Weber's Law in Horsemanship
Before I dedicated myself 100% to Horsemanship, I studied Marketing/Public Relations. It wasn’t necessarily my first choice, but I found it very interesting and since there were no proper studies about Horsemanship in The Netherlands, I chose something else entirely. Weber's Law is a big thing that research and Marketing companies use all the time, for instance when creating a new advertisement or campaign that we see on TV.
'Weber's law is the idea that the just noticeable difference (or JND) between two stimuli is a constant proportion of the intensity of the original stimulus'. Think about loud music or TV noise; it doesn't seem as loud if you've been in the room for a while, but it's loud for someone who just entered the room. The JND is sometimes called 'the difference treshold' since it's about the smallest stimuli that a person (or animal) will or can detect. In the World of Marketing this Law means gradually changing the ingredients of a product, or adding/reducing certain amounts or contents of a product. The change is so small, people don't notice the difference.
In the World of Horsemanship, it gets slightly more complicated; horses aren't people, so Weber's Law applies a bit different to them. What we as humans wouldn't notice because the change is too insignificant, is what horses notice immediately. Our JND's are wired differently to observe and process things in different ways, depending on what's important to us and them.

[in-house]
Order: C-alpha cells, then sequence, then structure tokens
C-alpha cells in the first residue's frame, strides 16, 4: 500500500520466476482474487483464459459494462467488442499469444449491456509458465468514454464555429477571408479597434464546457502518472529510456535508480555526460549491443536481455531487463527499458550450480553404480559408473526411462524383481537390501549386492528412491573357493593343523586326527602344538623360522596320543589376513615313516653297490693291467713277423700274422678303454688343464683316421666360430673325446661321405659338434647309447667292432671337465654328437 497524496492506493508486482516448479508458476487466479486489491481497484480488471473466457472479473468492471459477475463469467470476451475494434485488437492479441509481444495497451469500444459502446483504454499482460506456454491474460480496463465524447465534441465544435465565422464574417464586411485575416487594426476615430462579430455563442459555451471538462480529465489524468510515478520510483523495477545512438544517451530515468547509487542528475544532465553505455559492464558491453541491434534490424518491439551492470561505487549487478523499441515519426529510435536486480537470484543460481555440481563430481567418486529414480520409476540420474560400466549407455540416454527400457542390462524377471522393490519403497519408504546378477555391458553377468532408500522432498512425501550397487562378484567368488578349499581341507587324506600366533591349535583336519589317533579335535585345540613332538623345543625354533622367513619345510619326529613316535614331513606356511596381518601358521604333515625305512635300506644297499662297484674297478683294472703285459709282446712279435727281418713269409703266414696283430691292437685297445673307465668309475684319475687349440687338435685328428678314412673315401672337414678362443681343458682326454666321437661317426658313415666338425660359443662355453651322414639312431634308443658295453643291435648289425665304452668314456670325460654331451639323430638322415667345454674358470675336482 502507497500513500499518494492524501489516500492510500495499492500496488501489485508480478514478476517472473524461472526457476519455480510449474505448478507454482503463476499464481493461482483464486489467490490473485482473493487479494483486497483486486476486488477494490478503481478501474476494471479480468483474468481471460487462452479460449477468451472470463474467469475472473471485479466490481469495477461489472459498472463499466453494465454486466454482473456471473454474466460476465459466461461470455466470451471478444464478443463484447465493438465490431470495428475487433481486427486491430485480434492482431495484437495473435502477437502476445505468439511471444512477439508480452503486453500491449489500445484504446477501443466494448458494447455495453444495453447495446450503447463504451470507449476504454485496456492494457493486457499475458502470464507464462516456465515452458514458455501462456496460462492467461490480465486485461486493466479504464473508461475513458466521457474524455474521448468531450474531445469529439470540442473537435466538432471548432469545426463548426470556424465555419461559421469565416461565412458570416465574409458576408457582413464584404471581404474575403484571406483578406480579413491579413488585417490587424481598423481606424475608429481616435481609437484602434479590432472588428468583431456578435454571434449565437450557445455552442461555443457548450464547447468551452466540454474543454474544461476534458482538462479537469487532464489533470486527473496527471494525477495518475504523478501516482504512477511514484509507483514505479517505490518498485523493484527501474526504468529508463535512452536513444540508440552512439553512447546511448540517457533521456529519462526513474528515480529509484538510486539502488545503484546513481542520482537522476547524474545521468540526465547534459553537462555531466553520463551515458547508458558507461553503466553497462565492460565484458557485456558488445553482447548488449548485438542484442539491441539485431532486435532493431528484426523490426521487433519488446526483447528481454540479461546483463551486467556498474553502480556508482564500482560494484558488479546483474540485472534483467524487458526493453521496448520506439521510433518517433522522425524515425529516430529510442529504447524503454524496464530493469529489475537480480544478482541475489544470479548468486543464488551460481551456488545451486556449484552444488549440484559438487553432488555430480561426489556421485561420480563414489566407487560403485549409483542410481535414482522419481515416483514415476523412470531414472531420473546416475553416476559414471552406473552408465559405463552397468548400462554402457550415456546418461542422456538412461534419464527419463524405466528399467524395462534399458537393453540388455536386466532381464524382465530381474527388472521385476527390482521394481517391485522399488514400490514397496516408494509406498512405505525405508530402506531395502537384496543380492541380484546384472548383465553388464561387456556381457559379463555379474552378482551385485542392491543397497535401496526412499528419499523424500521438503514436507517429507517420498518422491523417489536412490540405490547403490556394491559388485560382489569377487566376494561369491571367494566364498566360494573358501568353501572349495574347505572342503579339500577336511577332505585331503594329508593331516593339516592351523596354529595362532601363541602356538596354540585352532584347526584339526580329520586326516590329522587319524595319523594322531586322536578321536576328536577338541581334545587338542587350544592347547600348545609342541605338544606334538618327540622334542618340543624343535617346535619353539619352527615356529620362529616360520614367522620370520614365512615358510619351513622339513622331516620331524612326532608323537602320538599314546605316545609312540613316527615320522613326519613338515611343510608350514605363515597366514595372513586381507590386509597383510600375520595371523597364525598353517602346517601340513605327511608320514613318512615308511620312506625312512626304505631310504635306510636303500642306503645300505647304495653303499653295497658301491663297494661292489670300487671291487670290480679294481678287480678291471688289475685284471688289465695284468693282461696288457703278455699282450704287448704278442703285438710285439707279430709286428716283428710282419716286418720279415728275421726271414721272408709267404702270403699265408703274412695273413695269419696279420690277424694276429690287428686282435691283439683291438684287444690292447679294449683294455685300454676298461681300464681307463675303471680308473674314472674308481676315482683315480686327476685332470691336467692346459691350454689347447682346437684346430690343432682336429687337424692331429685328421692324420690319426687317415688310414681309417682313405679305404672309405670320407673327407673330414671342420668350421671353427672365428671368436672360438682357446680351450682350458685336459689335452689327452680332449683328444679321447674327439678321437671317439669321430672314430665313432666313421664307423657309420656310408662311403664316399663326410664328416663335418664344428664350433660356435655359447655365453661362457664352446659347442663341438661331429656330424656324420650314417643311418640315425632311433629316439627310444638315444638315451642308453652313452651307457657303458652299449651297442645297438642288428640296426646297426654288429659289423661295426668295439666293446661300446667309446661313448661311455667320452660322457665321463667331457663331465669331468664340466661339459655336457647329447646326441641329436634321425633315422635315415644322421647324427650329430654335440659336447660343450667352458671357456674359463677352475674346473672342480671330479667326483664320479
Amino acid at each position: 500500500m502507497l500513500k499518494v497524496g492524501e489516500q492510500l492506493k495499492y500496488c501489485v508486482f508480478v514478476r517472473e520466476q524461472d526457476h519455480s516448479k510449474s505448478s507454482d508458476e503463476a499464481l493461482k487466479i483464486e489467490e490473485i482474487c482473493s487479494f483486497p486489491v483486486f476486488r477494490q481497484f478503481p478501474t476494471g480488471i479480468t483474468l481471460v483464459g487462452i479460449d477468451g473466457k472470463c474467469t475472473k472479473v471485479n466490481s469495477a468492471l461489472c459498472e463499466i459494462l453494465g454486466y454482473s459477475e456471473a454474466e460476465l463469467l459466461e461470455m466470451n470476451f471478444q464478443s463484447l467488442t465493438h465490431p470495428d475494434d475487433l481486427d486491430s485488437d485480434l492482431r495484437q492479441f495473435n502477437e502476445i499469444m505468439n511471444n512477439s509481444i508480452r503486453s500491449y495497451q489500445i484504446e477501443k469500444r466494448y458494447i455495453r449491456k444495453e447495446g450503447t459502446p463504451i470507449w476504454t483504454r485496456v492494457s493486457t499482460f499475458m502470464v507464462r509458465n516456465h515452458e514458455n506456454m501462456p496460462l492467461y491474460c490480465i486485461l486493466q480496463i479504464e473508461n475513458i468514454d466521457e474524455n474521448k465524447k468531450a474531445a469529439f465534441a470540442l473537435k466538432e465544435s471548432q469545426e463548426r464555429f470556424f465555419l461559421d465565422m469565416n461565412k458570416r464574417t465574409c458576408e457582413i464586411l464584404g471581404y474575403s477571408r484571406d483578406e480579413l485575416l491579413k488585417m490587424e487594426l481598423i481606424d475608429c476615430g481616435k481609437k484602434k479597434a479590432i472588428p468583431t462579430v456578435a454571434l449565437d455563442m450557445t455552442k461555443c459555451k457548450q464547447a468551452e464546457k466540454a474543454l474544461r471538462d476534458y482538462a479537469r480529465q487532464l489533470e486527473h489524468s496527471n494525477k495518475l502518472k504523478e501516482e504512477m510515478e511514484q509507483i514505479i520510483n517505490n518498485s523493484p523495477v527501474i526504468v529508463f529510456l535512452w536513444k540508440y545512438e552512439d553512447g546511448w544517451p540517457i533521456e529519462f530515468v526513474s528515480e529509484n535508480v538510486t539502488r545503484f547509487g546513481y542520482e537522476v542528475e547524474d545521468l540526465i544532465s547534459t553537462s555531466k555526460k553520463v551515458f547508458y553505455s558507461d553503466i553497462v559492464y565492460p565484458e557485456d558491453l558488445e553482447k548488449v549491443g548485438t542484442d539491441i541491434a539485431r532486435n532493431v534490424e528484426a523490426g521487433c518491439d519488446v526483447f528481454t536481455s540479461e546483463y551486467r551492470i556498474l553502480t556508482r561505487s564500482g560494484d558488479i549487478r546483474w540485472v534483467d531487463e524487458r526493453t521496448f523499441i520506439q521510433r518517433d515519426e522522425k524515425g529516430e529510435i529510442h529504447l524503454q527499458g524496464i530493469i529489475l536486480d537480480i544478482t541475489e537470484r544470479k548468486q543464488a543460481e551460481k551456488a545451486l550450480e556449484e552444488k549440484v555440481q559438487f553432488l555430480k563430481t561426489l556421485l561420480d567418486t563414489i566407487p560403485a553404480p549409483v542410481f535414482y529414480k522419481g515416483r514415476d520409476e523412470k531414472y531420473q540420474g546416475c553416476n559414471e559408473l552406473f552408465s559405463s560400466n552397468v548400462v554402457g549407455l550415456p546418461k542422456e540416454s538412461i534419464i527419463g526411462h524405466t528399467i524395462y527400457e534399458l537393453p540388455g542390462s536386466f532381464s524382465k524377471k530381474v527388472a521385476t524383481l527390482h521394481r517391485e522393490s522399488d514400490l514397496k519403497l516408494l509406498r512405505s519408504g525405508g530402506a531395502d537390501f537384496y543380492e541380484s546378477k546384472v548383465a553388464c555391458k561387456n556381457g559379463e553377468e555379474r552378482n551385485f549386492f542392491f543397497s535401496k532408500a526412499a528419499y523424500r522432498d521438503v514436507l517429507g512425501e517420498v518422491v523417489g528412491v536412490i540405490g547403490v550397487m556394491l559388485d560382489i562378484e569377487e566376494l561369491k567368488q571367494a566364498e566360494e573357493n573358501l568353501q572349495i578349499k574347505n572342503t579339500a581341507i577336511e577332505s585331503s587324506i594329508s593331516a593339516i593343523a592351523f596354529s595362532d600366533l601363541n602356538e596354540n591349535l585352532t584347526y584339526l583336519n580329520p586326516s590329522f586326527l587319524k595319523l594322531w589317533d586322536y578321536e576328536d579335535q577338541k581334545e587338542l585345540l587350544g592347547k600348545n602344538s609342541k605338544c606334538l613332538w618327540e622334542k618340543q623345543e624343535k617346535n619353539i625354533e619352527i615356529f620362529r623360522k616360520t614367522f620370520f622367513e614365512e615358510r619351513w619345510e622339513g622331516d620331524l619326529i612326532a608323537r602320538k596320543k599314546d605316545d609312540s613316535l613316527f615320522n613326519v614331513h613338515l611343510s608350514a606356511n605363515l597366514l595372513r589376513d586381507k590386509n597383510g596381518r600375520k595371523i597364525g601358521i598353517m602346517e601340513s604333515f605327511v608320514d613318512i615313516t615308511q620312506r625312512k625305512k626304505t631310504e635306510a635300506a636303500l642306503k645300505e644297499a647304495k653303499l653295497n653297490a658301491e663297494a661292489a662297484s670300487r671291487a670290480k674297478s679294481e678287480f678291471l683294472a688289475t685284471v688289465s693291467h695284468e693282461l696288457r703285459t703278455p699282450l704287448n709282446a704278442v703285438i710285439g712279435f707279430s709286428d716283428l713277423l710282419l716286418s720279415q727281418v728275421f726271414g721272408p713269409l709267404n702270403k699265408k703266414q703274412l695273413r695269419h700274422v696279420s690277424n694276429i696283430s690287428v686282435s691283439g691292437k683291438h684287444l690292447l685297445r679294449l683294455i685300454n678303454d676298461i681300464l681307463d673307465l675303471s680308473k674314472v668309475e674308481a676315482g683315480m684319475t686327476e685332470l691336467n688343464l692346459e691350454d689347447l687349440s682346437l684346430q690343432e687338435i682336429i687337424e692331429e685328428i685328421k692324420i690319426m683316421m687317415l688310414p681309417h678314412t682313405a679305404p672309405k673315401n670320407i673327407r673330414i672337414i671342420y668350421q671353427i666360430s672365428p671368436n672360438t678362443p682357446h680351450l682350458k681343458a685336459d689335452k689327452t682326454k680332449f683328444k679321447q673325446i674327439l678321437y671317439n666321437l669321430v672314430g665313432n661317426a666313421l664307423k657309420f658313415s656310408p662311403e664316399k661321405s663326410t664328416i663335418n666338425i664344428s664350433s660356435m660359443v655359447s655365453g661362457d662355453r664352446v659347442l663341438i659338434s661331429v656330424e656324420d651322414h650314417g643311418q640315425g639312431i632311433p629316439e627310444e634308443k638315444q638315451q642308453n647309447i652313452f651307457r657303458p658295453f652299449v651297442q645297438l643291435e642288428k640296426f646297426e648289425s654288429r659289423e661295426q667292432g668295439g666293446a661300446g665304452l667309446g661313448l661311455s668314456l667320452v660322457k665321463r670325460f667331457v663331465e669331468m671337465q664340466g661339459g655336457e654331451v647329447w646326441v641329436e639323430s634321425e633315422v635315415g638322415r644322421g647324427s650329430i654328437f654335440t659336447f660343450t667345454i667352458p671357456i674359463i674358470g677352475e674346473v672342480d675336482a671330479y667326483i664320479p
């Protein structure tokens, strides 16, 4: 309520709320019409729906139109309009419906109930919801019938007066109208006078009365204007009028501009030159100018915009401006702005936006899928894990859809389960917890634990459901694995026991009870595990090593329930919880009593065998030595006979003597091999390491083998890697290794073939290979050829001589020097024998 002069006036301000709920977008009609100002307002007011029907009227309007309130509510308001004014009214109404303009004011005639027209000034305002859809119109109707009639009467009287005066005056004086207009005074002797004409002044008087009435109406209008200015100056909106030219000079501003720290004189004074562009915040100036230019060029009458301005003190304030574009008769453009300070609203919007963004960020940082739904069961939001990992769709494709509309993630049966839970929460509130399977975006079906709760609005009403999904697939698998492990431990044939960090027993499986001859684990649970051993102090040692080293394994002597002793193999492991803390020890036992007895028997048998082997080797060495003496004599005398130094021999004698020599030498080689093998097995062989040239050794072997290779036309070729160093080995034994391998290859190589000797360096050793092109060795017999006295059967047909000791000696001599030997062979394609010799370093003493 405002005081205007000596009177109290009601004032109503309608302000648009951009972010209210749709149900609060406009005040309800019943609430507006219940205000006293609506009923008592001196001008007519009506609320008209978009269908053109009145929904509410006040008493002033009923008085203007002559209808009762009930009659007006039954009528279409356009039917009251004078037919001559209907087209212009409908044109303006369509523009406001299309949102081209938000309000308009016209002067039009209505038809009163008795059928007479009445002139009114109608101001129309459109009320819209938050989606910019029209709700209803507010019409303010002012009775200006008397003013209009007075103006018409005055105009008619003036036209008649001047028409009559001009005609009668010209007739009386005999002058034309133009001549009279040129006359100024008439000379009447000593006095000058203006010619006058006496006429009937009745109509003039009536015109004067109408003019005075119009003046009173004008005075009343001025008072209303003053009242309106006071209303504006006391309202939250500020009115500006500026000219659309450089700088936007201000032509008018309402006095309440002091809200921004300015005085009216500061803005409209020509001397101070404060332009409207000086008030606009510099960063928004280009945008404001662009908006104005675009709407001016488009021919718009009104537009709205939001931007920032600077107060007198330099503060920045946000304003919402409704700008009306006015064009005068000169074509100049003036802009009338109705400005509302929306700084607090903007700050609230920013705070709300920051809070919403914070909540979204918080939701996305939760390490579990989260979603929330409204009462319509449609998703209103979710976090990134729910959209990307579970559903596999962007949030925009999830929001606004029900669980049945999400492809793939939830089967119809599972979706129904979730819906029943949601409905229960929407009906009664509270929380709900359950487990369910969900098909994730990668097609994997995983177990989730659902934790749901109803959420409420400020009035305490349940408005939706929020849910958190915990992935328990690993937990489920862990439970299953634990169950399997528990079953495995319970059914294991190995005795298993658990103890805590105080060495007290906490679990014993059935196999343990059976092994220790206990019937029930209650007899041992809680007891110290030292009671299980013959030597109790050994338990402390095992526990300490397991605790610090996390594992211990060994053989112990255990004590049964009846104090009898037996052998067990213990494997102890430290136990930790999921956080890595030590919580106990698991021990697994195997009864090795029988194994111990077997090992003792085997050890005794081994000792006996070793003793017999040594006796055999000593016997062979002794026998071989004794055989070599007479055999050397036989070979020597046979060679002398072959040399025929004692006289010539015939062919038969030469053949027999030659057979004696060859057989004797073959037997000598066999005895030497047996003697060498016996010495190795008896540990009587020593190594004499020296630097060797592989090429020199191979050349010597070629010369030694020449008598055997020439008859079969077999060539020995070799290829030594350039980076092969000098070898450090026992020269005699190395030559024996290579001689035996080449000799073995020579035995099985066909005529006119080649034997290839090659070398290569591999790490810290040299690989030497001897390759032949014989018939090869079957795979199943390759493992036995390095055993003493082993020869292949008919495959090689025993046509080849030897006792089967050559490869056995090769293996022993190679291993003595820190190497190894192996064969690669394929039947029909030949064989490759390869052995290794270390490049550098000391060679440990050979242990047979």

Body Language (Non-Verbal Communication) would probably be on top of the list: Where we humans foremost rely on our developed, spoken language, animals rely on their ability to read and express Non Verbal cues. Unless you practice this on a regular basis (like dancers do), non-verbal cues can be difficult to read or pick up on at first. To give you some insights, scroll down to read about 9 types of Non-Verbal Communication Types.
What's a Type that you've mastered, or having difficulties with? What's a JND your horse immediately picks up? Maybe it's when you're wearing perfume (when you normally don't) or when you're feeling tense in your body?
What's something your horse always notices?
Zoë van Mourik | Equine Trauma & Behavior Specialist
www.zoevanmourik.com & www.houseofhorsemanship.nl
Zoë van Mourik: Equine Trauma Specialist, Behaviorist